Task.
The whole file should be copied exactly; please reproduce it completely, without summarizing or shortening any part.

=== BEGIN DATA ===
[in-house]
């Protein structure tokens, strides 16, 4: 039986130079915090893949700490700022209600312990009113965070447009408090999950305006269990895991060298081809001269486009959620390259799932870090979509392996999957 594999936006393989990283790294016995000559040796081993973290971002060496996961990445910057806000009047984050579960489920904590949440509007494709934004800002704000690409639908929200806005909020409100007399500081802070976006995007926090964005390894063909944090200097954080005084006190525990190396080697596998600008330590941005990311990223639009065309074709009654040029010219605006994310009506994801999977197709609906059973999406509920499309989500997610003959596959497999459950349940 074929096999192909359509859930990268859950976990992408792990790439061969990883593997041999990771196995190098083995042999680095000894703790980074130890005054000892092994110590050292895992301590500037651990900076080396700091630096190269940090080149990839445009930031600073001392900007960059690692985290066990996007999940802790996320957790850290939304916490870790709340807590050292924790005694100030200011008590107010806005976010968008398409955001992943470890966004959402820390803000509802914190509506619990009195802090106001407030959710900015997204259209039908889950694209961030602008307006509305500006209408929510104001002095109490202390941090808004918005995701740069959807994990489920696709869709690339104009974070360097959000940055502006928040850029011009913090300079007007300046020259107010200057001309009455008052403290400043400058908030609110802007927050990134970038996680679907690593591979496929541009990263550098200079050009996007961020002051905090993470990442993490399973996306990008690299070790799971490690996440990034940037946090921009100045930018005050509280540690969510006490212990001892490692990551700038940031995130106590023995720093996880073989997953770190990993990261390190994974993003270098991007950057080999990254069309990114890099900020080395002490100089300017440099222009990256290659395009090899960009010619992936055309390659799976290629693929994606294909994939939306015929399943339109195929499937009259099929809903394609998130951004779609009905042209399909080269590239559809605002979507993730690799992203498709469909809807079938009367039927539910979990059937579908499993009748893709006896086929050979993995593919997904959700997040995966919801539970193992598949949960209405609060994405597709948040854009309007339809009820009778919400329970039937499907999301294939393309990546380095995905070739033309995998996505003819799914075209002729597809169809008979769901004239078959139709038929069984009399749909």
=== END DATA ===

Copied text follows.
[in-house]
């Protein structure tokens, strides 16, 4: 039986130079915090893949700490700022209600312990009113965070447009408090999950305006269990895991060298081809001269486009959620390259799932870090979509392996999957 594999936006393989990283790294016995000559040796081993973290971002060496996961990445910057806000009047984050579960489920904590949440509007494709934004800002704000690409639908929200806005909020409100007399500081802070976006995007926090964005390894063909944090200097954080005084006190525990190396080697596998600008330590941005990311990223639009065309074709009654040029010219605006994310009506994801999977197709609906059973999406509920499309989500997610003959596959497999459950349940 074929096999192909359509859930990268859950976990992408792990790439061969990883593997041999990771196995190098083995042999680095000894703790980074130890005054000892092994110590050292895992301590500037651990900076080396700091630096190269940090080149990839445009930031600073001392900007960059690692985290066990996007999940802790996320957790850290939304916490870790709340807590050292924790005694100030200011008590107010806005976010968008398409955001992943470890966004959402820390803000509802914190509506619990009195802090106001407030959710900015997204259209039908889950694209961030602008307006509305500006209408929510104001002095109490202390941090808004918005995701740069959807994990489920696709869709690339104009974070360097959000940055502006928040850029011009913090300079007007300046020259107010200057001309009455008052403290400043400058908030609110802007927050990134970038996680679907690593591979496929541009990263550098200079050009996007961020002051905090993470990442993490399973996306990008690299070790799971490690996440990034940037946090921009100045930018005050509280540690969510006490212990001892490692990551700038940031995130106590023995720093996880073989997953770190990993990261390190994974993003270098991007950057080999990254069309990114890099900020080395002490100089300017440099222009990256290659395009090899960009010619992936055309390659799976290629693929994606294909994939939306015929399943339109195929499937009259099929809903394609998130951004779609009905042209399909080269590239559809605002979507993730690799992203498709469909809807079938009367039927539910979990059937579908499993009748893709006896086929050979993995593919997904959700997040995966919801539970193992598949949960209405609060994405597709948040854009309007339809009820009778919400329970039937499907999301294939393309990546380095995905070739033309995998996505003819799914075209002729597809169809008979769901004239078959139709038929069984009399749909």